Two local political scientists say they would support the mass distribution of ballots by mail as an alternative to voting in person during the current COVID-19 environment.
Senior lecturer in political science and Head of the Department of Government, Sociology, Social Work and Psychology at the Cave Hill campus of the University of the West Indies (UWI), Dr Wendy Grenade said such a system can work.
She said fears and claims of fraud being seen in the United States elections should not be used as a basis for not introducing ballots by mail.
“If we tried that, I don’t see it as a disadvantage. If we trust our system enough, if we trust each other enough, we would not start off saying that there will be fraud. If we believe in the systems that we have, if we believe in the institutions that we have, I think we can have a very effective system of mail-in ballots,” Dr Grenade told Barbados TODAY.
The academic reasoned that it could work with checks and balances to guarantee the integrity of the process.
With respect to lessons that Barbados can take from the conduct of the presidential elections in the US, Dr Grenade identified the need for a renewal of our democracy.
“We have to think of ways to renew democracy…to be inclusive, to heal wounds within society, to build bridges in society, to ensure that leadership is not polarising, to ensure that leadership is such that it brings societies together,” she said.
Another senior lecturer in political science at the UWI Cave Hill campus, Dr Kristina Hinds, agrees ballots by mail would be a good idea for Barbados.
Like Dr Grenade, she believes best practices would be required.
“[An] election is a serious thing and you want to ensure that whatever is put in place would guard against any kind of impropriety or allegation that votes are being manipulated or stolen,” she told Barbados TODAY.
“So the idea of having mail-in ballots may raise a lot of concerns if you are not able to secure them adequately. I know there is a student at UWI that is doing some research into electronic voting, online voting. But, again, the security surrounding this is something that we would really need to ensure if it is to be an option to allow some people to vote more safely,” the senior lecturer said.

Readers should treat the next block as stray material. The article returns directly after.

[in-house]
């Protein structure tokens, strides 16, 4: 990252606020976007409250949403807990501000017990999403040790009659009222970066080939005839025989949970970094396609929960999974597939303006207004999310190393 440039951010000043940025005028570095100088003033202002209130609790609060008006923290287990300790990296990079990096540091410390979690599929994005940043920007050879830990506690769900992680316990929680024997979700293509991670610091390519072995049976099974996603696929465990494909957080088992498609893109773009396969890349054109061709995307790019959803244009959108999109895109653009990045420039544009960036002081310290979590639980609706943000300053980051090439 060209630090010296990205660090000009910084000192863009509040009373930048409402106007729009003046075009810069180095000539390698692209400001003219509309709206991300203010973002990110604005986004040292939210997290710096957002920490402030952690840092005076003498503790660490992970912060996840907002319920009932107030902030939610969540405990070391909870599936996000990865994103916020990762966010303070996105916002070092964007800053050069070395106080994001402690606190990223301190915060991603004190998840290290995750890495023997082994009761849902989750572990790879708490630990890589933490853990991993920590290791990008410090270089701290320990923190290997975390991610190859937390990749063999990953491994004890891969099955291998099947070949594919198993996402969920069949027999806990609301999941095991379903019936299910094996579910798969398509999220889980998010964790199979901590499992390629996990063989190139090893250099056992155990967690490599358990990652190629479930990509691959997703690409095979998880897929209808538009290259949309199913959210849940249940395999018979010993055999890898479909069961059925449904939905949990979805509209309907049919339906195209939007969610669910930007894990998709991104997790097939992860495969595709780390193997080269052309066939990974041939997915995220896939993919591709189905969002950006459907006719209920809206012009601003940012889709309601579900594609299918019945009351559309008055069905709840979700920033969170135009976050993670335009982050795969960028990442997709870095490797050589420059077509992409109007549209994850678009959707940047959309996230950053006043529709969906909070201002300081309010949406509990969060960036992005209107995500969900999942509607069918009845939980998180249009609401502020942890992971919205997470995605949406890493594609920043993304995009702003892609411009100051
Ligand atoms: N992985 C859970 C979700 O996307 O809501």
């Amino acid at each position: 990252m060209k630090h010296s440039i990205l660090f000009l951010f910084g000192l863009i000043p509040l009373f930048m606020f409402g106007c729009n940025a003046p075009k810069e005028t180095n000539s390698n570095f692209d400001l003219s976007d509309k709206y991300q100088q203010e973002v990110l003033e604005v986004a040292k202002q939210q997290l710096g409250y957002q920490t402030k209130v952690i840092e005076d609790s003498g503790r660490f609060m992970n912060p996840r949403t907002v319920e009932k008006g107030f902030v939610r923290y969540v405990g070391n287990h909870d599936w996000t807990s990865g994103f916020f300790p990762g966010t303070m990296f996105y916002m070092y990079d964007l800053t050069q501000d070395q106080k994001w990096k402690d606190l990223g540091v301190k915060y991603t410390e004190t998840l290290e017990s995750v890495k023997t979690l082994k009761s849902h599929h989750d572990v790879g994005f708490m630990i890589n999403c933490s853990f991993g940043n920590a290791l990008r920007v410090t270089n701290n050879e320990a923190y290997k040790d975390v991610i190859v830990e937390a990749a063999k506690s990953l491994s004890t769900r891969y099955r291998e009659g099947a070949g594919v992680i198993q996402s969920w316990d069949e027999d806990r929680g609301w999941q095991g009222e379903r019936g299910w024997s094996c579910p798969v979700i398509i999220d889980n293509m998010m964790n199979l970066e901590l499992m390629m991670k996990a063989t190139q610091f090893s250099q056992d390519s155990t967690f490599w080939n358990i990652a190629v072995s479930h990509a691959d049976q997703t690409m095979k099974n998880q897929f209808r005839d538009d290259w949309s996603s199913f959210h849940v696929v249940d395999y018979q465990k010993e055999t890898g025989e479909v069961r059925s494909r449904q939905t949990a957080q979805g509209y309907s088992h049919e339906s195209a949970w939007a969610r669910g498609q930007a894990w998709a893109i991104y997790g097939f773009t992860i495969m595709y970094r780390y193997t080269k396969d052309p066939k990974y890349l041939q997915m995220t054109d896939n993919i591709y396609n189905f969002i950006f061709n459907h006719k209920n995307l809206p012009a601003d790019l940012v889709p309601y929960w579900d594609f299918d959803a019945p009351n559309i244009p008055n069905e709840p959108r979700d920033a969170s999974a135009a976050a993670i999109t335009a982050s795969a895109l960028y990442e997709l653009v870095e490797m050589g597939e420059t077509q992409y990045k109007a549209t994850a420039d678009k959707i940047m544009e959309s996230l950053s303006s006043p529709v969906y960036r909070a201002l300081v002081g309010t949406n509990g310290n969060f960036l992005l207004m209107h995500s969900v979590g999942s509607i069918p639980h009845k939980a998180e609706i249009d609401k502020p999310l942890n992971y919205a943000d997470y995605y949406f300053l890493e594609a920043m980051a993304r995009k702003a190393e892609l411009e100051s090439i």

“It is something to think about, but it would require some serious thought and a lot of effort to ensure that whatever is done is secure. There may be the possibility of allowing some people to vote early.”
She also believes Barbadian leaders and their supporters can learn not to be polarising.
Meanwhile, Grenade’s predecessor, Dr George Belle, questioned the relevance of the concept of mail-in ballots in a country like Barbados.
“I don’t know to what extent we can facilitate that kind of thing. When you look at other countries in the Caribbean with similar systems, I don’t see that they have gone that way,” he told Barbados TODAY.
“The major difference is the way in which you campaign. It is clear that you cannot use the mass rallies in as an effective way as you would without the COVID restrictions and protocols.”
In fact, the political scientist does not believe the pandemic has significantly impacted the political process leading up to the November 11 by-election in St George North.
“Trinidad had their elections earlier this year. It did not seem to complicate the thing for them. St Vincent held theirs [on Thursday], I don’t see that we have had much of an inhibited response because of COVID. But it would come down to some people who would not take the risk, because of politics, to go out,” he said in the interview.